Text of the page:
The Fat YearsThe Fat Years by Koonchung Chan

My rating: 2 of 5 stars

this book should come with a warning label.

it’s supposed to be a novel, fer chrissakes. not a synopsis of china’s political and economic history. if they’d sold is as the latter, i’d give it five stars. but as a novel, it blows.

i bought the audiobook rather than the print version. the narrator does quite a nice job. i listened to it while teaching myself to knit, fortunately. at least something useful came out of the time.

the story’s split into two sections–the “story” part, and the epilogue. if you can grit your teeth through all the long political diatribes in the first part, you are rewarded in the epilogue (which is nearly as long as the story part, in terms of audiobook time). i’m certain that the author wrote the first part as a bit of pandering to popular taste–making a (not very convincing) love story in order to drag the reader through the contemporary politics lesson. but it’s not a patch on the dullness of the epilogue.

when the epilogue started, i was already quite exhausted from shrieking “get on with it!” to my poor iPod. but the epilogue is a whole new kettle of fish: a long, long, long, long, long monologue by a communist party hack.

it became an endurance test for me. i don’t like not finishing books, and since i had at least nine more feet of Dr. Who scarf to knit, i had plenty to keep me distracted. mr. hack began with a five-part lesson in political history, and then moved on to the more thrilling subject of economics, finally ending with a short course in methods of social control. at 3am, i finally crawled across the finish line.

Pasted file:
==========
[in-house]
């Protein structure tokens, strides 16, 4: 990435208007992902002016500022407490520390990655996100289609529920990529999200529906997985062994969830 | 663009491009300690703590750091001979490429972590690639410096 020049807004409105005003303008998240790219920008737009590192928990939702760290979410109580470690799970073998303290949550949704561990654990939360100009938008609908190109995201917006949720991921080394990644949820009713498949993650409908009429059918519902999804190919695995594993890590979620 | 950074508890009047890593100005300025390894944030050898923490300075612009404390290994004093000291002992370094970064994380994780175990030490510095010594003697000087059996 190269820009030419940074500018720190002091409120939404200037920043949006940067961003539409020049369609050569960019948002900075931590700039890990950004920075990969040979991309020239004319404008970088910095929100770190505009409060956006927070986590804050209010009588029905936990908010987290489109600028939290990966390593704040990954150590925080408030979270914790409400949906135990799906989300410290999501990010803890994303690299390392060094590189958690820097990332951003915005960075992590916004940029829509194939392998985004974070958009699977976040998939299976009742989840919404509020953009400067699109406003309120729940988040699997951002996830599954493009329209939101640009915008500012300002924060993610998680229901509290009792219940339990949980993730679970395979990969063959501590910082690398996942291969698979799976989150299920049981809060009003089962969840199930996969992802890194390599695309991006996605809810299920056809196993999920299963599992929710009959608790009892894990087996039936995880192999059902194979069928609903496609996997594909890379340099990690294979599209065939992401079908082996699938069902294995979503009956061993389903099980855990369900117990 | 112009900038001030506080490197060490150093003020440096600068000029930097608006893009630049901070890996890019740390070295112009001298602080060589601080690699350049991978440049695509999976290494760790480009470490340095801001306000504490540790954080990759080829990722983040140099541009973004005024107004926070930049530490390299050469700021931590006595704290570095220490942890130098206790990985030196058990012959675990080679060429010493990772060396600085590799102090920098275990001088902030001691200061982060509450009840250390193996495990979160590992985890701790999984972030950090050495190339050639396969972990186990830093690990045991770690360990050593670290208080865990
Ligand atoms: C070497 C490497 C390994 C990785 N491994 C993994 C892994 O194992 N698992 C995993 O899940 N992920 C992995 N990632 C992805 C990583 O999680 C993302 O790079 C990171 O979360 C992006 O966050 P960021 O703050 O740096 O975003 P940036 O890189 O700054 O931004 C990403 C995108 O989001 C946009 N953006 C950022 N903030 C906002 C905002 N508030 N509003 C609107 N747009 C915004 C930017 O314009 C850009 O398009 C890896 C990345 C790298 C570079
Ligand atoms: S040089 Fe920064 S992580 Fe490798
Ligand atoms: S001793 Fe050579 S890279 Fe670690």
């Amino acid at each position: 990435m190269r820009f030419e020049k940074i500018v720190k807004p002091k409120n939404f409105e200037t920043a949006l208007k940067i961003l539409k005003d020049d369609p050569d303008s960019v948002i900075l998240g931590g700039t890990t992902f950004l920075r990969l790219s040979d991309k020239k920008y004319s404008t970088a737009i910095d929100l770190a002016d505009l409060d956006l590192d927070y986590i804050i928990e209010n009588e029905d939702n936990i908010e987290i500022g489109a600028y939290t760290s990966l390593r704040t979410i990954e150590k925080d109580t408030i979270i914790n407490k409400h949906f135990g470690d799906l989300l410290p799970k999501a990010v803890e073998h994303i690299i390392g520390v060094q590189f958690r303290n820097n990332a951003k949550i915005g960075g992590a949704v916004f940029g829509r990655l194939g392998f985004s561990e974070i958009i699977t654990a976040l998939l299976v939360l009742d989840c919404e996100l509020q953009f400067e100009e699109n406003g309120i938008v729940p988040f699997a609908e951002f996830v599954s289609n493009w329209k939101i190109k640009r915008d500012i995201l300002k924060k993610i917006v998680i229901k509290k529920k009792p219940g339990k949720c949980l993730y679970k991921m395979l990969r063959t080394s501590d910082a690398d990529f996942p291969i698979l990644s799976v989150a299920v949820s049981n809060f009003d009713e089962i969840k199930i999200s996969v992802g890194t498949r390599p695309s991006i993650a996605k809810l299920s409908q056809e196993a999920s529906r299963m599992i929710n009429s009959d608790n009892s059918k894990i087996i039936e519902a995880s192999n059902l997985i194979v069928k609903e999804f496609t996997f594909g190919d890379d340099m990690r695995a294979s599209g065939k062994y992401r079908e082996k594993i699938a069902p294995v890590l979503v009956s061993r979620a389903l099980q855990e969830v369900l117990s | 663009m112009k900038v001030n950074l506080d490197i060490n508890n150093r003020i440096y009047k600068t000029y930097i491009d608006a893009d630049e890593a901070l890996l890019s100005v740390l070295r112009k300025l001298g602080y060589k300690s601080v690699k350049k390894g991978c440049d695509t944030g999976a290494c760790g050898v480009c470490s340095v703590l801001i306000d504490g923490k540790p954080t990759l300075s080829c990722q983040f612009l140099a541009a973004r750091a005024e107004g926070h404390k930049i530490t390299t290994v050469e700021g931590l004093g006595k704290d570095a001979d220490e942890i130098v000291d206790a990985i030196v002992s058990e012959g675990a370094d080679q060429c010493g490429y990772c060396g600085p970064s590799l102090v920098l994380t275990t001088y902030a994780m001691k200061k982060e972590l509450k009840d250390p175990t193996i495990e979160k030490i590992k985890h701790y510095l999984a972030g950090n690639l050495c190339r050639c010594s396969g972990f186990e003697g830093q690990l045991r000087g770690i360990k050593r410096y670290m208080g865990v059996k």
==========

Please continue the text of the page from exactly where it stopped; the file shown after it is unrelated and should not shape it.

i felt like i’d been held in a chinese political prison, forced to endure re-education.

let it be said that for those who know zip about china’s recent history, it can be pretty enlightening. i’ve no doubt that the very knowledge gap a chinese citizen is likely to have about her own country is the problem the writer was addressing. but if you do know something about contemporary china, it is a painful grind.

however, the entire epilogue was just cruel.

if you’d like to read an actual novel about contemporary china, read Mo Yan. now that man knows how to tell a story, and i do hope in future that mr. chan will undertake some study of the novel form rather than merely lecturing his readers.

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